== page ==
- Crypto regulation in the U.S. has been hard to navigate, and regulators have so far failed to provide a workable framework for how these services can be offered in a safe, transparent way, argues Coinbase CEO Brian Armstrong.
- This spurs crypto operations to set up shop outside the U.S., where regulation and enforcement are often weaker.
FTX — until recently one of the biggest crypto exchanges in the world — declared bankruptcy Friday after revelations about its business practices led to a surge of customer withdrawals, without sufficient funds to fulfill those withdrawals.
Coinbase doesn't have any material exposure to FTX, but I have a lot of sympathy for everyone involved in the current situation. It's stressful any time there is potential for customer loss in our industry, and a lot of people are losing a lot of money as a result of FTX's struggles.
It's also important to be clear about why this happened — and what needs to change if we want to prevent something like it from happening again.
FTX's downfall appears to be the result of risky, unethical business practices, including conflicts of interest between deeply intertwined entities, and decisions to lend customer assets without permission. It's worth noting that these activities happen in traditional financial markets as well — and in fact, blockchain technology will make it easier to track and prosecute over time.
In the wake of this week's events, we're already seeing calls for more regulation of the crypto industry, with tighter restrictions on access and innovation. The problem is that, so far, U.S. regulators have refused to provide clear, sensible regulations for crypto that would protect consumers.
Crypto regulation in the U.S. has been hard to navigate, and regulators have so far failed to provide a workable framework for how these services can be offered in a safe, transparent way. This means that a swathe of crypto-based financial products including lending, margin trading, short selling and other tools that are fully legal and regulated in traditional financial markets are all but outlawed in the U.S. Entrepreneurial teams building new decentralized products are afraid to build out of the U.S. for fear of litigation. They don't want to break the rules, and right now they don't know what the rules are.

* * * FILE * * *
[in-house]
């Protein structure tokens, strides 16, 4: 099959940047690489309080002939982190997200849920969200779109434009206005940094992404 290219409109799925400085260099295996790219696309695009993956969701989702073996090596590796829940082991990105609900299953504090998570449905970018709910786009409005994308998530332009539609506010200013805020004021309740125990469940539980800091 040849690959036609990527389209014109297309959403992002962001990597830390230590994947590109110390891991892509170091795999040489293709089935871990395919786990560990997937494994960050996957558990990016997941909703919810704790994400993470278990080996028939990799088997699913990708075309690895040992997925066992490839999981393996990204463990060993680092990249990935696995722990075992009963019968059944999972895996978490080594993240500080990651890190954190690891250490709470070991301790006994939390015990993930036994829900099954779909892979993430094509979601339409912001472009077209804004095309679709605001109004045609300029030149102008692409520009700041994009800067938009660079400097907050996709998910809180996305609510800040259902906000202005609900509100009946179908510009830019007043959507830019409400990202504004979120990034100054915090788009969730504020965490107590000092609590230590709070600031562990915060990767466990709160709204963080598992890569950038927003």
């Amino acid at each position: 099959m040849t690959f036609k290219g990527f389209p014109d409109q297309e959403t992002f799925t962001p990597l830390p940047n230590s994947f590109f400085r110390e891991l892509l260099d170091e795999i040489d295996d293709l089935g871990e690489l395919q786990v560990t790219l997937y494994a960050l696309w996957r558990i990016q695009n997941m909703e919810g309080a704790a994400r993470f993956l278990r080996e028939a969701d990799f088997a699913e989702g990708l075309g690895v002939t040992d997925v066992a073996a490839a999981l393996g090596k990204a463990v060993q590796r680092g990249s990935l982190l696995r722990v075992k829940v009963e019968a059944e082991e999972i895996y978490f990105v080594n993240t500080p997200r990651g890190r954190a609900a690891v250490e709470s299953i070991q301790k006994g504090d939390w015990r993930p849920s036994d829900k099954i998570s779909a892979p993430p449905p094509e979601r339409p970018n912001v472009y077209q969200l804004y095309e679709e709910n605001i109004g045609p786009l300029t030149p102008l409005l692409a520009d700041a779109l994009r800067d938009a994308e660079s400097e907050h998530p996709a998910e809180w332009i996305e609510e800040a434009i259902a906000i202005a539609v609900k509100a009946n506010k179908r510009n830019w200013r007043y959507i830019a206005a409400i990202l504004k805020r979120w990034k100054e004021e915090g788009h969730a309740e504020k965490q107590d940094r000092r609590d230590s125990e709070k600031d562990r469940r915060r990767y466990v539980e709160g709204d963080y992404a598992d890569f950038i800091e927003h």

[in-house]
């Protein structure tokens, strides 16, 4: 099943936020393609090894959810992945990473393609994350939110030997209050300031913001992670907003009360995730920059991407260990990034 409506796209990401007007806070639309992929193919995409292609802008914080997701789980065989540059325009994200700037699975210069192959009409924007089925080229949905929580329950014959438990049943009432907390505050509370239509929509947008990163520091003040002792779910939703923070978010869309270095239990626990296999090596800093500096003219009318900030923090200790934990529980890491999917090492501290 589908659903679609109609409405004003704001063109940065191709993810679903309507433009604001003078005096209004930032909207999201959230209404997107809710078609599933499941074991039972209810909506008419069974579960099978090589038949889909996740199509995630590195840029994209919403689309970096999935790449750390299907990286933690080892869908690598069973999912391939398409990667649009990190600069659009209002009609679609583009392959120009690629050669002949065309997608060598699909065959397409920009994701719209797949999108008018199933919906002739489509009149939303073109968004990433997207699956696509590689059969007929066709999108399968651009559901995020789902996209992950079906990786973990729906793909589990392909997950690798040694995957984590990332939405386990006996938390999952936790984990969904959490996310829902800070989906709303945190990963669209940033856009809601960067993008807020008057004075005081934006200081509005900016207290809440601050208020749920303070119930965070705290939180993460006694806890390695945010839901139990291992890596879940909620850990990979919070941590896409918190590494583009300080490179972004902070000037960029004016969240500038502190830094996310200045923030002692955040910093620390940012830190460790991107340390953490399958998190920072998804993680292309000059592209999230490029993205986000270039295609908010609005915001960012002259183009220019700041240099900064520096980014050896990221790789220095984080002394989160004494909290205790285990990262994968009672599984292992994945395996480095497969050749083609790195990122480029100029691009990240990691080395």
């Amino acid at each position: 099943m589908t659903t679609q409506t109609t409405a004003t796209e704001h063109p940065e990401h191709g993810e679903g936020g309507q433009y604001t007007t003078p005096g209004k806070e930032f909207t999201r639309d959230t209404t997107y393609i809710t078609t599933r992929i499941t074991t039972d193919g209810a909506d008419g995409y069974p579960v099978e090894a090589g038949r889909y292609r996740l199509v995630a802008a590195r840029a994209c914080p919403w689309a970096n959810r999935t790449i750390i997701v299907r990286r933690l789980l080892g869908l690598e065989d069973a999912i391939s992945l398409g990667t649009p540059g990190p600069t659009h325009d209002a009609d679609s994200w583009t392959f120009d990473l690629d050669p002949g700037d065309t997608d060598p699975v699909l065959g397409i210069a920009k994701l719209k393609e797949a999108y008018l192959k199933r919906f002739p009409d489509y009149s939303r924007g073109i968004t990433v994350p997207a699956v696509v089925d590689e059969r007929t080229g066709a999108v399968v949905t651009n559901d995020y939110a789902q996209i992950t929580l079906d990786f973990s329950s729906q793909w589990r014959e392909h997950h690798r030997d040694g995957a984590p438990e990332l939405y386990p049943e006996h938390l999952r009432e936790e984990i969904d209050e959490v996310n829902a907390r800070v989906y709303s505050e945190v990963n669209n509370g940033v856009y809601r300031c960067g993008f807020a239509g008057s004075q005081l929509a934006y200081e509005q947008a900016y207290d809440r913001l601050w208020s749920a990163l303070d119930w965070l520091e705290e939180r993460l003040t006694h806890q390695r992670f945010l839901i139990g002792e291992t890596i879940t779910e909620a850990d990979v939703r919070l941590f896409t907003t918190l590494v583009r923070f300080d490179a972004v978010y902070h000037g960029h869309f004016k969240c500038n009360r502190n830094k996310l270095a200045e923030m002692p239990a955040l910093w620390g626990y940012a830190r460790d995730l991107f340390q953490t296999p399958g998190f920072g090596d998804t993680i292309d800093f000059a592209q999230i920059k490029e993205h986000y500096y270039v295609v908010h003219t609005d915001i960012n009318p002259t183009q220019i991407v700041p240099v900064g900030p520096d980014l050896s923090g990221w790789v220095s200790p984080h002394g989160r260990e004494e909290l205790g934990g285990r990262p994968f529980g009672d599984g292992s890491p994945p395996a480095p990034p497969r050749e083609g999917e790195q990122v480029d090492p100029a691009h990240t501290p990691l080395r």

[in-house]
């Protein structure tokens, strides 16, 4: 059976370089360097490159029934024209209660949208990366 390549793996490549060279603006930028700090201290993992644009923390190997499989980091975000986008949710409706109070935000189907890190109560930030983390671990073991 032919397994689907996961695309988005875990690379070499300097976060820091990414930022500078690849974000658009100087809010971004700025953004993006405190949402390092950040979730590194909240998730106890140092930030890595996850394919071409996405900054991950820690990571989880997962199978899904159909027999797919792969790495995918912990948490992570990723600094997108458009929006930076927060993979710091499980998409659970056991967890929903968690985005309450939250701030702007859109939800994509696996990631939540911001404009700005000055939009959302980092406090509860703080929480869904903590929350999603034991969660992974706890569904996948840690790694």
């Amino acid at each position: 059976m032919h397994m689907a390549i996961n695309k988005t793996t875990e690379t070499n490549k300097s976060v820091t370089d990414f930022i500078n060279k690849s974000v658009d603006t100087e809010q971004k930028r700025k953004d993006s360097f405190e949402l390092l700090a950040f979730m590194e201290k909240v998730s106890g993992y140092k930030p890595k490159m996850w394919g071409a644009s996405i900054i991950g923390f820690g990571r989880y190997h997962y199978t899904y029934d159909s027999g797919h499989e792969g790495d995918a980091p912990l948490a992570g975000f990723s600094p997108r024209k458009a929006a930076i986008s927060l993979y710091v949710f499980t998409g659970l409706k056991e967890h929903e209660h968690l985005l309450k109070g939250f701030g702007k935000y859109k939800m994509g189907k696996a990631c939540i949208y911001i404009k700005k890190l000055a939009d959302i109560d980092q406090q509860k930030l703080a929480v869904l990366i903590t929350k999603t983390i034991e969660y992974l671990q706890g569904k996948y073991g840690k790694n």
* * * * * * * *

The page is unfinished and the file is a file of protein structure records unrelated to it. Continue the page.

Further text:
As a result, American consumers and advanced traders alike have been engaging with risky, offshore platforms outside the jurisdiction — and protection — of U.S. regulators. Today, more than 95% of crypto trading activity happens on overseas exchanges.
Part of the reason FTX was able to do what it did was because it operates in the Bahamas, a tiny island country with very little regulatory oversight and ability to oversee financial services businesses. Did regulators force FTX to conduct itself in the way it did? No. But they did create a situation where FTX could take dangerous risks with no repercussions.
Instead of putting in place clear guidelines for crypto, U.S. regulators have focused on regulation by enforcement — going after U.S.-based companies for not following the rules without actually establishing what those rules are. Coinbase itself fell victim to this practice earlier this year, when the SEC accused the company of listing unregistered securities, a charge that we strongly deny. It's bad for U.S. competitiveness, and bad for Americans who lose money when overseas firms collapse.
All of this helps explain why more heavy-handed regulation would just make the problem of crypto companies and crypto users going overseas worse. Instead, we need smarter regulation that protects consumers and makes the U.S. a more attractive place for crypto companies to operate.
Despite the prevailing notion that crypto companies don't want to be regulated, many — if not most — companies have been working with policymakers for years. Those of us who care about the future of crypto want to create sensible regulation for centralized exchanges and custodians in the U.S. and other regions.
Over the long-term, the crypto industry has an opportunity to build a better system using decentralized finance and self-custodial wallets that don't rely on trusting third parties like exchanges. Instead, customers will be able to trust code and math, and everything can be publicly auditable on the blockchain. Until then, however, regulators need to establish clear rules that bring crypto back on-shore, encourage innovation, and protect consumers.
The U.S. has always prided itself on being at the vanguard of new technologies and industries. With more than 200 million global crypto users and countries beginning to pilot digital currency programs and accept bitcoin as legal tender, crypto's time has come.
Now, the U.S. has a choice: take the lead by providing clear, business-forward regulation, or risk losing out on a key driver of innovation and economic equality.
Brian Armstrong is the CEO and Cofounder of Coinbase.